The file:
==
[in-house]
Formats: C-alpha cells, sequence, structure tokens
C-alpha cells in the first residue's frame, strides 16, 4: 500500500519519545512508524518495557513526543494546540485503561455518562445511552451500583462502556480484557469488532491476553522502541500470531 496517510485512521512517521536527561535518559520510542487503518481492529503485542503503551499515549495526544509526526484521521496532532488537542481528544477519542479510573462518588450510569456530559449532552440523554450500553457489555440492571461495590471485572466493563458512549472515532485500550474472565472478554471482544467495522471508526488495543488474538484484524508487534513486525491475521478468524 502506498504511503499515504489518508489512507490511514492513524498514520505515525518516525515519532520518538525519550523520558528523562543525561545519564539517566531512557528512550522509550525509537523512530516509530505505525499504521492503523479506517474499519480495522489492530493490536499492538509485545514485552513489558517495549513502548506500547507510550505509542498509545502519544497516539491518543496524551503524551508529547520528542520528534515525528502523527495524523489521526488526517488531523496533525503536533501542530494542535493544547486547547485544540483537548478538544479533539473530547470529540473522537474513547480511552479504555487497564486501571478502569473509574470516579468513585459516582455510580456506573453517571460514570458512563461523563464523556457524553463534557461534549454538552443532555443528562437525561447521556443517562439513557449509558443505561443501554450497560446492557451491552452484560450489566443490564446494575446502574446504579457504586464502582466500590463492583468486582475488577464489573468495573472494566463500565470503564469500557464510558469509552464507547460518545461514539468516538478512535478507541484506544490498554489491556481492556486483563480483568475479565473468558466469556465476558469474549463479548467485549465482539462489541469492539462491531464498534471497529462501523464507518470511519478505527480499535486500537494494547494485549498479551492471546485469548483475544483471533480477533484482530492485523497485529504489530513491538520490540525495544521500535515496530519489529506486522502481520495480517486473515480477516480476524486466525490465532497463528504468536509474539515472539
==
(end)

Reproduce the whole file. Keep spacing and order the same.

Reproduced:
[in-house]
Formats: C-alpha cells, sequence, structure tokens
C-alpha cells in the first residue's frame, strides 16, 4: 500500500519519545512508524518495557513526543494546540485503561455518562445511552451500583462502556480484557469488532491476553522502541500470531 496517510485512521512517521536527561535518559520510542487503518481492529503485542503503551499515549495526544509526526484521521496532532488537542481528544477519542479510573462518588450510569456530559449532552440523554450500553457489555440492571461495590471485572466493563458512549472515532485500550474472565472478554471482544467495522471508526488495543488474538484484524508487534513486525491475521478468524 502506498504511503499515504489518508489512507490511514492513524498514520505515525518516525515519532520518538525519550523520558528523562543525561545519564539517566531512557528512550522509550525509537523512530516509530505505525499504521492503523479506517474499519480495522489492530493490536499492538509485545514485552513489558517495549513502548506500547507510550505509542498509545502519544497516539491518543496524551503524551508529547520528542520528534515525528502523527495524523489521526488526517488531523496533525503536533501542530494542535493544547486547547485544540483537548478538544479533539473530547470529540473522537474513547480511552479504555487497564486501571478502569473509574470516579468513585459516582455510580456506573453517571460514570458512563461523563464523556457524553463534557461534549454538552443532555443528562437525561447521556443517562439513557449509558443505561443501554450497560446492557451491552452484560450489566443490564446494575446502574446504579457504586464502582466500590463492583468486582475488577464489573468495573472494566463500565470503564469500557464510558469509552464507547460518545461514539468516538478512535478507541484506544490498554489491556481492556486483563480483568475479565473468558466469556465476558469474549463479548467485549465482539462489541469492539462491531464498534471497529462501523464507518470511519478505527480499535486500537494494547494485549498479551492471546485469548483475544483471533480477533484482530492485523497485529504489530513491538520490540525495544521500535515496530519489529506486522502481520495480517486473515480477516480476524486466525490465532497463528504468536509474539515472539